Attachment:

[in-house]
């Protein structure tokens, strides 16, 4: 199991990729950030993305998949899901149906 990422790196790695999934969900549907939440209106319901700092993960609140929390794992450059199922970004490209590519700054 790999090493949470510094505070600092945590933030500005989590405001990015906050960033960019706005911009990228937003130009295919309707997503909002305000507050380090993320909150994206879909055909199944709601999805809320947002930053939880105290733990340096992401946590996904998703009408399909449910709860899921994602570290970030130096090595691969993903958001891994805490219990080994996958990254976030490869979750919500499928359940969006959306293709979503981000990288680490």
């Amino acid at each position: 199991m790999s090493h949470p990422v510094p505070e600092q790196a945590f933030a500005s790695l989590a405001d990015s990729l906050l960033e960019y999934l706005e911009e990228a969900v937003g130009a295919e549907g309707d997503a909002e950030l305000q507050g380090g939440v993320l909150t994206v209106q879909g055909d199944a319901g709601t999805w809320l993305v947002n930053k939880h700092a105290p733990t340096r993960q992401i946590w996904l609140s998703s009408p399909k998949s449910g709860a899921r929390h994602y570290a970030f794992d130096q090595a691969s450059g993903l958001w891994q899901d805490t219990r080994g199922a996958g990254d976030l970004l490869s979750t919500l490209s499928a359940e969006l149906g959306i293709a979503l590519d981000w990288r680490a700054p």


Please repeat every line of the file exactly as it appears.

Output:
[in-house]
């Protein structure tokens, strides 16, 4: 199991990729950030993305998949899901149906 990422790196790695999934969900549907939440209106319901700092993960609140929390794992450059199922970004490209590519700054 790999090493949470510094505070600092945590933030500005989590405001990015906050960033960019706005911009990228937003130009295919309707997503909002305000507050380090993320909150994206879909055909199944709601999805809320947002930053939880105290733990340096992401946590996904998703009408399909449910709860899921994602570290970030130096090595691969993903958001891994805490219990080994996958990254976030490869979750919500499928359940969006959306293709979503981000990288680490």
């Amino acid at each position: 199991m790999s090493h949470p990422v510094p505070e600092q790196a945590f933030a500005s790695l989590a405001d990015s990729l906050l960033e960019y999934l706005e911009e990228a969900v937003g130009a295919e549907g309707d997503a909002e950030l305000q507050g380090g939440v993320l909150t994206v209106q879909g055909d199944a319901g709601t999805w809320l993305v947002n930053k939880h700092a105290p733990t340096r993960q992401i946590w996904l609140s998703s009408p399909k998949s449910g709860a899921r929390h994602y570290a970030f794992d130096q090595a691969s450059g993903l958001w891994q899901d805490t219990r080994g199922a996958g990254d976030l970004l490869s979750t919500l490209s499928a359940e969006l149906g959306i293709a979503l590519d981000w990288r680490a700054p």